Sofia I was looking for something, and the big box store we passed as we left the National History Museum was unhelpful. Next door, we saw a store named JUMBO. What the heck? We walked in and were assaulted by pastels of pink, yellow, and blue. Rows and rows. Aisle after aisle. Asking for our item we were sent to the basement down a long, overly bright green hallway to the hella experience of even more. What’s worse, it was the same items on constant replay it seemed. Credit where credit was due, I found the item, miraculously, and then almost ran from the store!
JUMBO turns out to be a Greek chain that began as a toys and games store and has now branched out into assorted junk and seasonal specials, while retaining its commitment to color attacks. They expanded to Bulgaria around 2005 and have a fair number of stores there now, so I really can’t blame Bulgaria for this, but if you visit, this is a warning.
Everywhere on the central plaza running from the park around the National Gallery to the lions guarding the Hall of Justice, there are little pieces of red and white woolen things, mainly small dolls or wrist ties. This is a big, big thing in Bulgaria which is also shared by Macedonia and a few other parts of the Balkans, perhaps dating back to the Greeks and Thracians. It was explained to me that one gave these to friends and loved ones on March 1st in order to wish them health.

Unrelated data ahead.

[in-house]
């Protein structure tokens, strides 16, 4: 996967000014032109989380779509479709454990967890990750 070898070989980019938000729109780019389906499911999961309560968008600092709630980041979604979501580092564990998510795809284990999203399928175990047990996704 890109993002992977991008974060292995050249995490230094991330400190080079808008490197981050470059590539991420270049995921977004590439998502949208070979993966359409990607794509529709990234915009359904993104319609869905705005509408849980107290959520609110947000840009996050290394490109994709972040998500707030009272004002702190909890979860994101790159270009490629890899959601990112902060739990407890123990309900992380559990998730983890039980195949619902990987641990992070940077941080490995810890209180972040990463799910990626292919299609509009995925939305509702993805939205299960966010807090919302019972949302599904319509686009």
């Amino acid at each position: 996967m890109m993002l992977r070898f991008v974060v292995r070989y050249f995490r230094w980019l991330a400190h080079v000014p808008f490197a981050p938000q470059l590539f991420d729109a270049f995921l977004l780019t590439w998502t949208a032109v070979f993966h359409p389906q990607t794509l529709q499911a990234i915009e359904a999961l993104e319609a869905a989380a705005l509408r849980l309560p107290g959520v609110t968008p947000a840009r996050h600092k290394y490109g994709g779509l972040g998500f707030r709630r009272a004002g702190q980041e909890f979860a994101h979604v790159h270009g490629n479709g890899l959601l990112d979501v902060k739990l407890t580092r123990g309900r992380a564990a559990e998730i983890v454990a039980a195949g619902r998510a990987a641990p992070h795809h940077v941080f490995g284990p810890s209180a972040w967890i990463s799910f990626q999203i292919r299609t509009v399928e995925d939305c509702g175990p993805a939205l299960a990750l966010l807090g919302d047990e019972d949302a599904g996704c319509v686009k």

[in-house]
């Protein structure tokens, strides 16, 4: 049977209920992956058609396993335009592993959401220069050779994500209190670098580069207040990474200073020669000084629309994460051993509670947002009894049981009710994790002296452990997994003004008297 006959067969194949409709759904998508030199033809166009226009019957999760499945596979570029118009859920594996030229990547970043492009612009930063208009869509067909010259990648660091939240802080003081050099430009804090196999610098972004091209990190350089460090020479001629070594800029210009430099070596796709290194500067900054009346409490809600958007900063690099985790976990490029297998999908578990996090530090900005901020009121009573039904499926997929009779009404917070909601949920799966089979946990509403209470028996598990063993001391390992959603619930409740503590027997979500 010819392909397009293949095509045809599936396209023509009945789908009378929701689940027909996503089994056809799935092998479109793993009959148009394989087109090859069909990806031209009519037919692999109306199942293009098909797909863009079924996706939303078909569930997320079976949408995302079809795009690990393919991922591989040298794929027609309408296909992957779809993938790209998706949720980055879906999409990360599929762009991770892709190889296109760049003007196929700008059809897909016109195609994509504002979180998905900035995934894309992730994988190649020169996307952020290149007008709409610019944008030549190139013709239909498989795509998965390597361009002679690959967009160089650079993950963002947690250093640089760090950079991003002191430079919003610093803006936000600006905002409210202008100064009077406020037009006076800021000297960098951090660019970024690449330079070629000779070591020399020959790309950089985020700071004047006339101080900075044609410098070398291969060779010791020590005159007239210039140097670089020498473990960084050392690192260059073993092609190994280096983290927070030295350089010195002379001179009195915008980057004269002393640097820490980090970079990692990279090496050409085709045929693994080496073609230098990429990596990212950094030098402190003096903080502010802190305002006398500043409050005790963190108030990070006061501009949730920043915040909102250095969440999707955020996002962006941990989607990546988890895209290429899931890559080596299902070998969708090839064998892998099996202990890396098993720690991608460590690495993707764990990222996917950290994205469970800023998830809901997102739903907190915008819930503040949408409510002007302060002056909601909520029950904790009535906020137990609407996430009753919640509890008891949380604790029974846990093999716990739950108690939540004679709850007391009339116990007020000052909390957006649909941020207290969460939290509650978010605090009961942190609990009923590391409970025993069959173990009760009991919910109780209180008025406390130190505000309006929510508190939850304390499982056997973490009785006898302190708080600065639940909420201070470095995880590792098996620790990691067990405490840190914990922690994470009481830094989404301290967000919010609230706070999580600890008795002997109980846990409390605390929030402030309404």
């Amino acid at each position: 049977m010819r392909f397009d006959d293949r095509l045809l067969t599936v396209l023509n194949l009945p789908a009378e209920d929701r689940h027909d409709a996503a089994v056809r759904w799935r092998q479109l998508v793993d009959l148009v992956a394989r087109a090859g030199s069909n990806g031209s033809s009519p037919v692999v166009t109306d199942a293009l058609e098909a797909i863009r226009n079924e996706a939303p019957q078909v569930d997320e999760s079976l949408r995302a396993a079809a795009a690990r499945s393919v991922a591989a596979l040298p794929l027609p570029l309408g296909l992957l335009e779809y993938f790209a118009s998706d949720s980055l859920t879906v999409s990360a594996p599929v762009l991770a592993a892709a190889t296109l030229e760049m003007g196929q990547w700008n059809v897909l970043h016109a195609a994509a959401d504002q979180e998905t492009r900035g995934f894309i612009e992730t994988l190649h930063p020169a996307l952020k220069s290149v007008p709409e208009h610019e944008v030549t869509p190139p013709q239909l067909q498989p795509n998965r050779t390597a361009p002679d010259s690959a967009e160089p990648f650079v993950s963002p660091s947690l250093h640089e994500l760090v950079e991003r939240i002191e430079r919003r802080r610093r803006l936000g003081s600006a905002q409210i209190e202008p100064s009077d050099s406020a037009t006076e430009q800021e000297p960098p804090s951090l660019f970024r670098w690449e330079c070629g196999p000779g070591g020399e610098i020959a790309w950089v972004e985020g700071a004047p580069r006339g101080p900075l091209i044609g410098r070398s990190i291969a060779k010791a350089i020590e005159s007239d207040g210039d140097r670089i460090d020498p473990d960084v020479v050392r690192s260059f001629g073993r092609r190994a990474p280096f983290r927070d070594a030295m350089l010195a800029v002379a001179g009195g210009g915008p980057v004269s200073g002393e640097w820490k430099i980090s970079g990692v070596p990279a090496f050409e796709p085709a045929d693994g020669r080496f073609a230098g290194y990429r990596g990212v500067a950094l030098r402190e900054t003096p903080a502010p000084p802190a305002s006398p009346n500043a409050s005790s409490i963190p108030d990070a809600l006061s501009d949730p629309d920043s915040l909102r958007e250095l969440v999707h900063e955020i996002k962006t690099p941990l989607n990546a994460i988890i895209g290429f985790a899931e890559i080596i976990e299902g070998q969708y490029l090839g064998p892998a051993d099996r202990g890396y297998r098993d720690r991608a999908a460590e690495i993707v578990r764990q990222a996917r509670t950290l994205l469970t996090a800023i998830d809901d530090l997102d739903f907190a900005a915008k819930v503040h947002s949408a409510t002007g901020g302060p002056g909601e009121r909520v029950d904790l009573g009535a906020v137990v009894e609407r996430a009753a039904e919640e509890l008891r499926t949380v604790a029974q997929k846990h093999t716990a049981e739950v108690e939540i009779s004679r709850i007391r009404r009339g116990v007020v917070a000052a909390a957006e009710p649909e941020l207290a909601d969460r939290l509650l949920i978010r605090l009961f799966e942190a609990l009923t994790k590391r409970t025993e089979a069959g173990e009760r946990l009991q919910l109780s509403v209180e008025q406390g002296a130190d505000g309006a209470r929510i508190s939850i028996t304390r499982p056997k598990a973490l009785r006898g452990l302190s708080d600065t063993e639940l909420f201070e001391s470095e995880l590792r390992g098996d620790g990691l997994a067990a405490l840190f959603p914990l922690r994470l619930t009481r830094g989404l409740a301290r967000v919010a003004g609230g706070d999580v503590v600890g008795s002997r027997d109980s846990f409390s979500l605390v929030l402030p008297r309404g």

Wikipedia added more information on Martenitsa, including why people tie the red and white dolls to trees.
In Bulgarian folklore the name Baba Marta (баба Марта, Grandma March) evokes a grumpy old lady whose mood swings very rapidly. The common belief is that by wearing the red and white colors of the Martenitsa, people ask Baba Marta for mercy. They hope that it will make winter pass faster and bring spring. The first returning stork or swallow is taken as a harbinger of spring and as evidence that Baba Marta is in a good mood and is about to retire.
Hey, how could it hurt?
I wasn’t able to completely track this down, but I’m on the trail of unorganized informal workers, especially the Roma city cleaners that are subcontracted to several companies, reimbursed by the municipality, but allegedly paid less than the minimum wage. Managed to see several of them in the central city.
Of course, in Bulgaria, like Albania, people are regularly paid on two contracts, one shared with the authorities where they pay taxes on the legal minimum wage, and the other that describes their pay as a bonus or gratuity or whatever they think might both transfer money to them and at the same time all them to escape paying taxes. This is all complicated when it comes to things like full maternity and paternity benefits. Prospective parents with meticulous plans begin paying one to two years in advance of a birth to be able to get the entire year of full and partial benefits, rather than the bare, legal minimum which is of course about what an American would get, expect worse, since in the US it would be unpaid.
The weather was very good this year compared to last, but snow and ice over the last days revealed another advantage of cobblestones. There is pedestrian right-of-way in Bulgaria, but it’s the cobblestones that give you more traction.